A Scientific Way to Get "In Touch" With Your Heart – Part 2

Written by Anil Bajnath, MD
Posted September 30, 2021

Dear Longevity Insider,

Heart rate variability (HRV) is important in medicine today. HRV analysis is a recognized tool for the estimation of cardiac autonomic modulations.  Cardiac autonomic modulations refer to the changes of cardiac parasympathetic and sympathetic activity in response to variations in respiratory rates. Heart rate variability is the variability within your heart rate over time, which is also measured by taking an Electrocardiography (ECG) recording.  It's widely used nowadays for tracking health and is even a feature on common smart watches. HRV has been used to predict mortality after a heart attack, among other things. 

HRV is used as a marker for physical and mental stress. How so? The parasympathetic nervous system lowers heart rate and controls the "rest and digest" function. The sympathetic nervous system raises heart rate, dilates blood vessels to generate a fight or flight response, which is particularly useful when dealing with stressful events. As HRV increases, your cardiac output decreases as you enter a state of parasympathetic dominance. For example, those with depression or post traumatic stress disorderhave been found to have a lower HRV. Low HRV may indicate that the individual has a harder time recovering from daily stressors, which could ultimately lead to health issues if left untreated.

HRV may be able to give some insight on how stress has been affecting your mental and physical health. If an individual is having a hard time maintaining good cognitive function, HRV can be used as a gauge to determine whether that person needs more rest or if they need to take time off from work. In the case of those who have anxiety or depression , low HRV may be able to predict the likelihood of an individual experiencing issues with their mental health.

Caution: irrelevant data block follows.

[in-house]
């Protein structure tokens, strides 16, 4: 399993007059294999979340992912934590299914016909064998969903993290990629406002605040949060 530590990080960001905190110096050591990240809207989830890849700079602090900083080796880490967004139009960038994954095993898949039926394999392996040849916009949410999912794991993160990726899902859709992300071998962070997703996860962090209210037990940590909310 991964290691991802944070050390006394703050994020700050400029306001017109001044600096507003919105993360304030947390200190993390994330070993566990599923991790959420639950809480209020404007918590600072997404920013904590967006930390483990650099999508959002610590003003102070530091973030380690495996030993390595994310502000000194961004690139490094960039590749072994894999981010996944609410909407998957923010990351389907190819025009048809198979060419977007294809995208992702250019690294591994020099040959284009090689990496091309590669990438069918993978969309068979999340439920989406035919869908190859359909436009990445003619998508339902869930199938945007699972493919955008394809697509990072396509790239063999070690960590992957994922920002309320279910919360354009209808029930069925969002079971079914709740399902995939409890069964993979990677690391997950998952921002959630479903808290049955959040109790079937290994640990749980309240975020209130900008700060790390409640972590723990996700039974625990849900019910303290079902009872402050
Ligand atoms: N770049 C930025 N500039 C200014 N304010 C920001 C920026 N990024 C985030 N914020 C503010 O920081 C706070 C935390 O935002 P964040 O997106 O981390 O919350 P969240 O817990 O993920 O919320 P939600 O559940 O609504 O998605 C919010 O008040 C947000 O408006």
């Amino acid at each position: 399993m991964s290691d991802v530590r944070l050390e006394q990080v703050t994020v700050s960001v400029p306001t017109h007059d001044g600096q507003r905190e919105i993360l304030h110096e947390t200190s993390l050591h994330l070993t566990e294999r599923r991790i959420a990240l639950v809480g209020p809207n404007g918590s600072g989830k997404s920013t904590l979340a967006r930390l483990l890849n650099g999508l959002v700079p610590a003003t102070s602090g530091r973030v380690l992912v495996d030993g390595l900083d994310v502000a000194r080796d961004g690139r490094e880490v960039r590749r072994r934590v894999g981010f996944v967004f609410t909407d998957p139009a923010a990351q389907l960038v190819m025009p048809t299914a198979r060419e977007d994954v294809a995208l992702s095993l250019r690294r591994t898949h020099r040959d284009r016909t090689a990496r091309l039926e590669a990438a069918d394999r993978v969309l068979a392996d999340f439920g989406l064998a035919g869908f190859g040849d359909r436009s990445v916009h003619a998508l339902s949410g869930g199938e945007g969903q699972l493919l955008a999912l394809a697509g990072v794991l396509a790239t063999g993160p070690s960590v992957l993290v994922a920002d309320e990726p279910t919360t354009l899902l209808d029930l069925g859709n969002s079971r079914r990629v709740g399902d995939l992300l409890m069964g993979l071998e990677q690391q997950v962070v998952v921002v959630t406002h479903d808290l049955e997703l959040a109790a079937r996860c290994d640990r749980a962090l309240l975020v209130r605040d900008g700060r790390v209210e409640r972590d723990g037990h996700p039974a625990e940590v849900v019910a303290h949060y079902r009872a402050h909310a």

Generally, a low HRV is linked with an increased risk of death and cardiovascular disease. By taking HRV to heart, individuals are able to get a better picture of their health. There are also times when high HRV may indicate that the person's body is not operating at its best. An example of this would be an individual who does workouts that are too intense for them to handle. 


When a person is in a stressful situation, their sympathetic nervous system takes over and an increased amount of cortisol will be released. This leads to a lower HRV, which signals the body that there is stress present.

In response, one can attempt to reverse this effect by breathing slowly and deeply while engaging in relaxation techniques such as meditation or yoga. People who have a high HRV have been shown to have higher levels of a neurotransmitter called GABA, which is naturally released when a person is present in a relaxed environment.

Increasing your HRV will also increase the amount of energy that your body uses as it requires less energy from cortisol and adrenaline for this process. This leads to better blood pressure, weight management, performance under stress, and other optimal outcomes.


Just like you may use smart technology to count your steps, tracking HRV may be a useful tool to motivate behavioral and lifestyle change. For example, Sleep HRV measurements can provide insight on how you rate compared to other users in similar age groups. While HRV biometric tracking is still a new concept, I am hopeful it will help patients be more participatory in their health journey. 

To your longevity,

Anil Bajnath MD
CEO/Founder, Institute for Human Optimization
Chief Medical Officer, Longevity Insider HQ

P.S. Here is a very important part of my health journey.